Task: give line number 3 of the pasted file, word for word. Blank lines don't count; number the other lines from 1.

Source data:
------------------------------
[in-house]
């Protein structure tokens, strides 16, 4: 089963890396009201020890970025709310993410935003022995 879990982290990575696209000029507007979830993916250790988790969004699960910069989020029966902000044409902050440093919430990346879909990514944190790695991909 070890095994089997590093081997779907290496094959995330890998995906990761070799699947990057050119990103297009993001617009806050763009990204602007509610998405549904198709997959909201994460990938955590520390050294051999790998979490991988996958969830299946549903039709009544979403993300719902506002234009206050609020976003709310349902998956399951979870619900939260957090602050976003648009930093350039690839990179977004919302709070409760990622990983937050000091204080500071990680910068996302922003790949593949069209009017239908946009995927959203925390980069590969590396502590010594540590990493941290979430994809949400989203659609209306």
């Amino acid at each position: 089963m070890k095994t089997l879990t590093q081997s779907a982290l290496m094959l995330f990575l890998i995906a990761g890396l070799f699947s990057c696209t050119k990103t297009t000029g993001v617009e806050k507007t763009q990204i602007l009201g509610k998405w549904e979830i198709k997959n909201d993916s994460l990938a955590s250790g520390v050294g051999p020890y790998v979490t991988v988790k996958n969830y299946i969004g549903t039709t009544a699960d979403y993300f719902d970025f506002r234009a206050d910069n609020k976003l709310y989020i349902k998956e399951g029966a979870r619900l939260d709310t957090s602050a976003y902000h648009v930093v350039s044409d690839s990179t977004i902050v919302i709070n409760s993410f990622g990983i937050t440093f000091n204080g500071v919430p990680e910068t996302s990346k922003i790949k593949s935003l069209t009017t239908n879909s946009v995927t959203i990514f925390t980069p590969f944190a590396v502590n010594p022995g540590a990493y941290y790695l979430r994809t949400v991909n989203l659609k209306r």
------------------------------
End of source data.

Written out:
């Amino acid at each position: 089963m070890k095994t089997l879990t590093q081997s779907a982290l290496m094959l995330f990575l890998i995906a990761g890396l070799f699947s990057c696209t050119k990103t297009t000029g993001v617009e806050k507007t763009q990204i602007l009201g509610k998405w549904e979830i198709k997959n909201d993916s994460l990938a955590s250790g520390v050294g051999p020890y790998v979490t991988v988790k996958n969830y299946i969004g549903t039709t009544a699960d979403y993300f719902d970025f506002r234009a206050d910069n609020k976003l709310y989020i349902k998956e399951g029966a979870r619900l939260d709310t957090s602050a976003y902000h648009v930093v350039s044409d690839s990179t977004i902050v919302i709070n409760s993410f990622g990983i937050t440093f000091n204080g500071v919430p990680e910068t996302s990346k922003i790949k593949s935003l069209t009017t239908n879909s946009v995927t959203i990514f925390t980069p590969f944190a590396v502590n010594p022995g540590a990493y941290y790695l979430r994809t949400v991909n989203l659609k209306r």